The F.B.I. has been searching for Charles Head, who operated out of Southern California and stole millions of dollars from homeowners, leaving them without their homes and sorting through a maze of paperwork. Mr. Head’s various companies advertised on the internet and through unsolicited faxes to mortgage brokers and the like. He and his companies victimized hundreds of people, including about 15 Washingtonians.
All his scams were directed at people who were behind on house payments — people in distressed circumstances and often frantically looking for a means of saving their homes. There were many variations on the standard scam. Generally though the it was proposed that the debt would be paid off if the victim conveyed title to a third person who would hold title for one to three years, at which time the victim would buy the house back. Meanwhile the victim would stay in the house paying rent. Usually it was acknowledged that the price to buy the home back would be slightly higher than the balance on the loan that was being paid off.
The third party to whom title would be conveyed used his or her credit to pay off the victim’s mortgage. (This scam could only be done when credit was reasonably easy.) This “investor” would then be in title and would wait to convey the property back to the original owner at a profit. The “investor” understood that one of Mr. Head’s management companies was collecting the rent and paying the mortgage. Typically the “investor” was not sophisticated in real estate transactions and did not understand the details of what was occuring with the raft of papers.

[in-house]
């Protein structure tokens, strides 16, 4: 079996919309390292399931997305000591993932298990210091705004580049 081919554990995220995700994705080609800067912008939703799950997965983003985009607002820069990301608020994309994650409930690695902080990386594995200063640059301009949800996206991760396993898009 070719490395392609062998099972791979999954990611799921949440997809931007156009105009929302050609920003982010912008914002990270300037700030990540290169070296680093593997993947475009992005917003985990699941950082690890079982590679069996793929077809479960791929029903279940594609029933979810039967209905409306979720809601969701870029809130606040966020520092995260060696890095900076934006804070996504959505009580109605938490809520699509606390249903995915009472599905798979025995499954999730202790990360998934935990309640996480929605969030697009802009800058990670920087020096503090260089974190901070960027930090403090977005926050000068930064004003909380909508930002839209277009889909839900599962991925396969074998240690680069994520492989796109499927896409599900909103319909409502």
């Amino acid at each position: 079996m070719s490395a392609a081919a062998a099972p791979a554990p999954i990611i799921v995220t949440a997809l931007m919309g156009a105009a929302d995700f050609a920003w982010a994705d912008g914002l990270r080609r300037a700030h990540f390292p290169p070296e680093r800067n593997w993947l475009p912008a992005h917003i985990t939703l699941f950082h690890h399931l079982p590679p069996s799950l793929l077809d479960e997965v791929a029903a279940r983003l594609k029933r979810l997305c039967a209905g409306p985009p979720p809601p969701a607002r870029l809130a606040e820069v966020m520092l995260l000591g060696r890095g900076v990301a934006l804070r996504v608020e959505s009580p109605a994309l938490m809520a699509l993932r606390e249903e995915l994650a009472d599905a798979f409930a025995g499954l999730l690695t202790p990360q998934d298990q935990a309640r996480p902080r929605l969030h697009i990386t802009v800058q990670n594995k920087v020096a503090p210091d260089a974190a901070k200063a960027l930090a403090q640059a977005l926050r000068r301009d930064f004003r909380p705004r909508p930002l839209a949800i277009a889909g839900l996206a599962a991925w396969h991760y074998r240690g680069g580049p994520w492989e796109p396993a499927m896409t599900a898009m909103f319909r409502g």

Meanwhile Mr. Head arranged for an appraisal at the highest amount he could get and applied for a loan for the “investor” at the full appraised value of the home. When the “sale” to the “investor” closed the loan proceeds were used to pay off the victim’s mortgage and all of the rest of the money was wired to Mr. Head. When the victim paid rent after closing, Mr. Head kept al the money and paid nothing on the mortgage taken out by the “investor.” After a few months, the mortgage company would begin a foreclosure, usually taking title to the home from the investor and evicting the homeowner. The investor’s credit is ruined the victim’s is homeless and Mr. Head ends up with all the money.